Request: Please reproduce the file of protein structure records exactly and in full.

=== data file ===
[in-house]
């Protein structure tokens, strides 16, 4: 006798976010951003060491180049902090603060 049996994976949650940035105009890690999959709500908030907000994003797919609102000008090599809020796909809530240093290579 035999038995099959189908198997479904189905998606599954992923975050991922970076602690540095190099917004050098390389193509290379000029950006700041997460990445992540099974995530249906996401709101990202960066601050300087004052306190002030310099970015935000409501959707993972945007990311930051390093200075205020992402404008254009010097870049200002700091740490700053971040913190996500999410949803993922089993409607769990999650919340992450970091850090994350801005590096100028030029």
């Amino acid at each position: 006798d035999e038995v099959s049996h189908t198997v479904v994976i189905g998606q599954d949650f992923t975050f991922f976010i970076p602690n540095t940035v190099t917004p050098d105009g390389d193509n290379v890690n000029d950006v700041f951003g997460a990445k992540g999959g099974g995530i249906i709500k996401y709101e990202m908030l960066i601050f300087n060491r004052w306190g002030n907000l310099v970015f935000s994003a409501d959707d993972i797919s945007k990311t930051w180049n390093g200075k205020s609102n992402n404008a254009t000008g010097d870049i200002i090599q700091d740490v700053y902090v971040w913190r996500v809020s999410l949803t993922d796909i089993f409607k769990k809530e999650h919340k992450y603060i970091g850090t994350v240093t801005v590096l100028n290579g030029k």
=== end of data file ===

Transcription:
[in-house]
């Protein structure tokens, strides 16, 4: 006798976010951003060491180049902090603060 049996994976949650940035105009890690999959709500908030907000994003797919609102000008090599809020796909809530240093290579 035999038995099959189908198997479904189905998606599954992923975050991922970076602690540095190099917004050098390389193509290379000029950006700041997460990445992540099974995530249906996401709101990202960066601050300087004052306190002030310099970015935000409501959707993972945007990311930051390093200075205020992402404008254009010097870049200002700091740490700053971040913190996500999410949803993922089993409607769990999650919340992450970091850090994350801005590096100028030029």
């Amino acid at each position: 006798d035999e038995v099959s049996h189908t198997v479904v994976i189905g998606q599954d949650f992923t975050f991922f976010i970076p602690n540095t940035v190099t917004p050098d105009g390389d193509n290379v890690n000029d950006v700041f951003g997460a990445k992540g999959g099974g995530i249906i709500k996401y709101e990202m908030l960066i601050f300087n060491r004052w306190g002030n907000l310099v970015f935000s994003a409501d959707d993972i797919s945007k990311t930051w180049n390093g200075k205020s609102n992402n404008a254009t000008g010097d870049i200002i090599q700091d740490v700053y902090v971040w913190r996500v809020s999410l949803t993922d796909i089993f409607k769990k809530e999650h919340k992450y603060i970091g850090t994350v240093t801005v590096l100028n290579g030029k």